Bunker Vietnamese, Bushwick
Eating at Bunker is always an adventure. And it's always worth it.
Bunker has recently opened in their new location, just a few blocks from their previous spot, a tiny delightful location in Ridgewood, Queens. In that earlier iteration, the owners served you, you poured your own water from a cooler by the door, and -- despite its location on the boundaries of an industrial park -- you may have waited a while outside for the honor of one of the twenty or so seats inside. It was a neighborhood anomaly, an inauspicious exterior heralding a modest one-room interior, but it felt and tasted like being let in on a secret.
The new location is decidedly larger, and goes so far as to attempt to convince you that you're not bound by architecture at all. The bright colors and variously-defined areas within the warehouse give the illusion that you're at an outdoor market. To your left, the bar. Straight ahead, casual seating under paper lanterns. Take a hard left to sit on picnic tables by the skate ramp. The exterior is still relatively unremarkable in this warehouse district, but the decor inside -- along with the hip hop soundtrack -- is an oasis.
The charm of the previous space was the charm of dining in close proximity to the kitchen, the proprietors, and the mystery building ensconced in barbed wire; that charm has been replaced with the charm of feeling utterly transported out of New York. Bunker has a full wait-staff now, who seat you and bring your drinks. I get the impression that the owners are (rightfully) very proud of this new space, though I personally found the intimacy of the Queens location more endearing.
There were some predictable hiccups when the new Bushwick space opened, though most of them seem to have cleared up now. The live music celebrating the reopening was too cacophonous for the space, making it impossible to hear diners at your own table. And our early meals at the Bushwick location seemed to lack the love we had tasted in Queens. Both issues have, thankfully, abated; Bunker has grown into the new space, and the food is as delicious as it was when we felt like members of a secret club.
The menu has familiar Vietnamese favorites, including pho and banh mi. But the gems of Bunker are the traditional meat dishes. My husband and I always order family-style here, whether it's just ourselves or we're joined by family or friends. The menu will change based on available ingredients. Our favorites include the Ca Ri Ga, the chicken curry that is now simply called chicken curry, the short ribs, and the papaya salad. At a recent dinner with my parents, we ordered these three dishes along with chicken fried rice and Chinese broccoli.
We started with the vegan papaya salad, which includes tofu; the jerky papaya salad is identical except for the tofu/jerky swap. The salad has a pleasingly sour citrus flavor, which prepares you for the flavors of the coming dishes. The sesame seeds and peanuts balance out that acidity well, as does the soft heat that lingers. I prefer the jerky version, but both are delicious.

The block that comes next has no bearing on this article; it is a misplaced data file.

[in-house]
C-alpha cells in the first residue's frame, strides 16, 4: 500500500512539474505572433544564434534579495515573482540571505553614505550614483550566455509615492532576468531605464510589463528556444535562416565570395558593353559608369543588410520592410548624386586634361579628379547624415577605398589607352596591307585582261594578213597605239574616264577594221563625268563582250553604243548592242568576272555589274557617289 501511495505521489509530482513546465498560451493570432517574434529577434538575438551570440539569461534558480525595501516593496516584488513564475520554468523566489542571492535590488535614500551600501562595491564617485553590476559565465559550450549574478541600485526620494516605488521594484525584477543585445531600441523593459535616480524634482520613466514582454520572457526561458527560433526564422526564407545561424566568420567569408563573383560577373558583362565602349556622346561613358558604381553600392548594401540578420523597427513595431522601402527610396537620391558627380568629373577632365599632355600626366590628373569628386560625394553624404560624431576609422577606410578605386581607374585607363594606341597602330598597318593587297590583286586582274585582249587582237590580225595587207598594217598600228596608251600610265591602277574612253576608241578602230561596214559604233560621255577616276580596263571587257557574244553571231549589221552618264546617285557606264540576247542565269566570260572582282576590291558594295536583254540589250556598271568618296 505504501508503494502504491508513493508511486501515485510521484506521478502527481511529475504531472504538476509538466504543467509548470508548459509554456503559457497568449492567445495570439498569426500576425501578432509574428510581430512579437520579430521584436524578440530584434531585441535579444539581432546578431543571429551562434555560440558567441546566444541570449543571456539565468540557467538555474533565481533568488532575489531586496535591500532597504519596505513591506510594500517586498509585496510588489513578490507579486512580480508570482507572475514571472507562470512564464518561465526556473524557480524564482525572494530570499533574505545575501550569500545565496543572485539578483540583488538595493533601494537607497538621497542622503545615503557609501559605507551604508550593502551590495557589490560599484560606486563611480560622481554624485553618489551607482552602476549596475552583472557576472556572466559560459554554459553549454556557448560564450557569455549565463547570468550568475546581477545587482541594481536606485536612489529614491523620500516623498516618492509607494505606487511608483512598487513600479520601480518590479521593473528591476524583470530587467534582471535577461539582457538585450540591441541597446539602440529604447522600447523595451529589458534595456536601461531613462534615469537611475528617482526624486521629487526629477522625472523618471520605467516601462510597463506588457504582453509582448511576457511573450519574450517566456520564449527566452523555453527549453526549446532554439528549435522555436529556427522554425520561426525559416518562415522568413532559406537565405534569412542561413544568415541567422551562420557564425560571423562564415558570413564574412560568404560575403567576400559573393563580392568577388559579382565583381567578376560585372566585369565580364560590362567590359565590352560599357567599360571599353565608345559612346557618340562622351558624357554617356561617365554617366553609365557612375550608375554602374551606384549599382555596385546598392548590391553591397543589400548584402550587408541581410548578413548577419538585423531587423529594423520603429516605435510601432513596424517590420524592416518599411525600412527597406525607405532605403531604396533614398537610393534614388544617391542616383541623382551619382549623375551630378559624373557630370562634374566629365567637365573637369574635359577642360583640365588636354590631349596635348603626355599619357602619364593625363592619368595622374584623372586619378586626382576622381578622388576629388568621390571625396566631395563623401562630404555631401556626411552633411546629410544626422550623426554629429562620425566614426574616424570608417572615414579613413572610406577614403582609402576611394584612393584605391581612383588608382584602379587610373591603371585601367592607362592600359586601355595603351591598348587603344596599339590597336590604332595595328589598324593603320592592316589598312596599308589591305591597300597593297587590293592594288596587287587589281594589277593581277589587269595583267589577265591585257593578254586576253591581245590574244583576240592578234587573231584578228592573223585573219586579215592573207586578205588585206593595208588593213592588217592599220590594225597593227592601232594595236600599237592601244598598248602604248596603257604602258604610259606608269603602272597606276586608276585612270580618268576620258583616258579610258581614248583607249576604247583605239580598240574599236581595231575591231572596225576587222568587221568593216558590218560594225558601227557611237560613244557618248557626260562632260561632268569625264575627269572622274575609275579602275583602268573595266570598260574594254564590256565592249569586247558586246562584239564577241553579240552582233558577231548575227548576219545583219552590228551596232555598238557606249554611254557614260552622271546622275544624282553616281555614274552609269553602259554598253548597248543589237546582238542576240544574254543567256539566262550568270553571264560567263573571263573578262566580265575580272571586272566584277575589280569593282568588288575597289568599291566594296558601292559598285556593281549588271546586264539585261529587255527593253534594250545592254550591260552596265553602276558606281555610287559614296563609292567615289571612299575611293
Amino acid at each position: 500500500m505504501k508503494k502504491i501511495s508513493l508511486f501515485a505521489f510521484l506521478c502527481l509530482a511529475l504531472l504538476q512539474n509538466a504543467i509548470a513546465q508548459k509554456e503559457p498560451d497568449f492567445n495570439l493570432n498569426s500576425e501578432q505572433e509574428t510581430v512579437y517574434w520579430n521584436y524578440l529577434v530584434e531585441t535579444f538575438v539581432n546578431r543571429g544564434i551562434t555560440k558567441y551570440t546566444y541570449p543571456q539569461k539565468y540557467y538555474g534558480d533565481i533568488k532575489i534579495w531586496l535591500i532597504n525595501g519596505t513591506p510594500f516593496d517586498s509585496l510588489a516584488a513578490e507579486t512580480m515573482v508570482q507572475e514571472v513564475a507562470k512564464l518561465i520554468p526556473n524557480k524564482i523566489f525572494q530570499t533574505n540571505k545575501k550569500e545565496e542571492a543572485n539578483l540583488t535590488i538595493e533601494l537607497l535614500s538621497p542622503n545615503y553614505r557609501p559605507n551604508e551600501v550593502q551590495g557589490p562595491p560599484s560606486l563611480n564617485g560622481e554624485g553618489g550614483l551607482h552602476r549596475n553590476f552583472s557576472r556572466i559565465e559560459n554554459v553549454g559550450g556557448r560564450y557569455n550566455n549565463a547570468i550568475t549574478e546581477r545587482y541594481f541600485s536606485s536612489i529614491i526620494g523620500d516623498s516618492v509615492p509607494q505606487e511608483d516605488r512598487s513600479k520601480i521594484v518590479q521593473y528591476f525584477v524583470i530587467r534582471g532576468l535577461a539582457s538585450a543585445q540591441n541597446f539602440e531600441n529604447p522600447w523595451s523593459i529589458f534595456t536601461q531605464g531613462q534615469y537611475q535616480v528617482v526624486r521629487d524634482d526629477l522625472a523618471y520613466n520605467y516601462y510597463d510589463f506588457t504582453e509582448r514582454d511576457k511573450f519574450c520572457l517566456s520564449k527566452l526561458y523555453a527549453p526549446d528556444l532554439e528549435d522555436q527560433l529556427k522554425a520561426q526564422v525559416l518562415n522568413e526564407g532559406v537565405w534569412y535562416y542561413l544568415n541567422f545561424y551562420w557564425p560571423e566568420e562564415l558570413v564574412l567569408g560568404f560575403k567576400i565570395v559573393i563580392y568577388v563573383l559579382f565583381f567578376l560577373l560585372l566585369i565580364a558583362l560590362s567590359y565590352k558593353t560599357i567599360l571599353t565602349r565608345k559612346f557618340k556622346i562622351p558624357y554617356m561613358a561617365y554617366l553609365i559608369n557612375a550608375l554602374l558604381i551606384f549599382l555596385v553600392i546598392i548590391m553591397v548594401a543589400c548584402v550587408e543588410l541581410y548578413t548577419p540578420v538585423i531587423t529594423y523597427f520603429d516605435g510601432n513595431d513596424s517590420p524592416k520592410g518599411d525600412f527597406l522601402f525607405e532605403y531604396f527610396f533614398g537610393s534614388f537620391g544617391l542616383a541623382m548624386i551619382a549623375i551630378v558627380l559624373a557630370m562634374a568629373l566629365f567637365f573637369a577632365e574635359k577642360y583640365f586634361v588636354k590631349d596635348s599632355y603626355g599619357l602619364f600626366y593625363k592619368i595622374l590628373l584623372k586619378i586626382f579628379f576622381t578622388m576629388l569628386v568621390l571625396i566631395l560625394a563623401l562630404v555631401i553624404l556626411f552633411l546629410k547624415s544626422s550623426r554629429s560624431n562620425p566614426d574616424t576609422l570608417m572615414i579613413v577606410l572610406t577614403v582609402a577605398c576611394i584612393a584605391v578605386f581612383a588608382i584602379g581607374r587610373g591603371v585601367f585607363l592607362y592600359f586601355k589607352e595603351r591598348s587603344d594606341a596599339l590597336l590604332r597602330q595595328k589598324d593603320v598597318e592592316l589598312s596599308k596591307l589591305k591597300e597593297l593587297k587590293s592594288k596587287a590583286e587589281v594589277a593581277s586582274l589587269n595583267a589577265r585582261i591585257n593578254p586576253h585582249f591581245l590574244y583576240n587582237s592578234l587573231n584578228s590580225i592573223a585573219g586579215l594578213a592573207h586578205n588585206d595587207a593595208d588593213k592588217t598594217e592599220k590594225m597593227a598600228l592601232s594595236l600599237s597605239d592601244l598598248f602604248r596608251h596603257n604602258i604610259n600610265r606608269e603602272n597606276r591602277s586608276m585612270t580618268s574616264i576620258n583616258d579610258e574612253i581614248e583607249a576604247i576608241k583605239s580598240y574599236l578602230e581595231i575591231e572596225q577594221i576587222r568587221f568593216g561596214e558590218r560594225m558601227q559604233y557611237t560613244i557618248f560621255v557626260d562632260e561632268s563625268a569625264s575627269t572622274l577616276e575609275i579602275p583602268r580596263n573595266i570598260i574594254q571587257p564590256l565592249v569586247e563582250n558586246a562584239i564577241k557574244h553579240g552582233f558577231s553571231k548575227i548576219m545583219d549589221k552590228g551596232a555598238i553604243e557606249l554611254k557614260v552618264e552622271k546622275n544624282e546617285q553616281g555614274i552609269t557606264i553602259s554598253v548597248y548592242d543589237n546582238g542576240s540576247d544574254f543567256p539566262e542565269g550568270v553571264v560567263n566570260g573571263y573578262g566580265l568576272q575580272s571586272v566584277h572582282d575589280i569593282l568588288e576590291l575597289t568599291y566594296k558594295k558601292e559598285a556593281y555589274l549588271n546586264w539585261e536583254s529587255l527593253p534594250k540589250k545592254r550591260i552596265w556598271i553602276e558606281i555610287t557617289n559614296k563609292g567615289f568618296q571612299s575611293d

The chicken curry is unlike anything I've tasted elsewhere. The chicken is tender and seasoned with curry, lemongrass, fennel seeds, and coriander. It is fragrant and the sauce is savory and restorative. It's a must-order, every time. At our most recent visit, we were treated to the legend of guerrilla artist Mr. Pixote, who painted the mural in the outdoor space, reportedly in exchange for this very dish.
The lemongrass short ribs are another favorite. They are served with vermicelli and spring rolls, as well as lettuce for making wraps. They come with a table sauce made with fish sauce, lime, and chilies. We asked for an extra bowl of the sauce; we could have ordered an extra bowl of the ribs, too. They are tangy little pieces of meat candy. Paired with the garlicky crisp broccoli, the flavors of the meal are dynamic and exciting.
My least favorite dish at this meal was the chicken fried rice. While the bright, citrus flavors of the other dishes danced politely with spices, lime juice, and garlic, the fried rice lacked this harmony and didn't seem to play well with the others. Perhaps it deserves to be in the spotlight by itself rather than competing with the larger flavors of the other dishes we ordered.
If you happen to have room left for dessert, the coconut-based pudding is delicious, light, and just the right finish for the spices and bright citrus of your meal.
Overall, the new Bushwick Bunker is the same delicious, fresh food served by the same kind, warm hosts in a larger, more spectacular space. It's still an adventure to get there, with the added gastronomic adventure you'll enjoy once you arrive. Their beverage license is still pending, so as of now there's no alcohol and no BYOB. While the flavors of the dishes stand up on their own, Bunker really comes alive when you can share a long meal with a group of friends and a few bottles of wine. Here's hoping this last hiccup of the move resolves soon.
99 Scott Avenue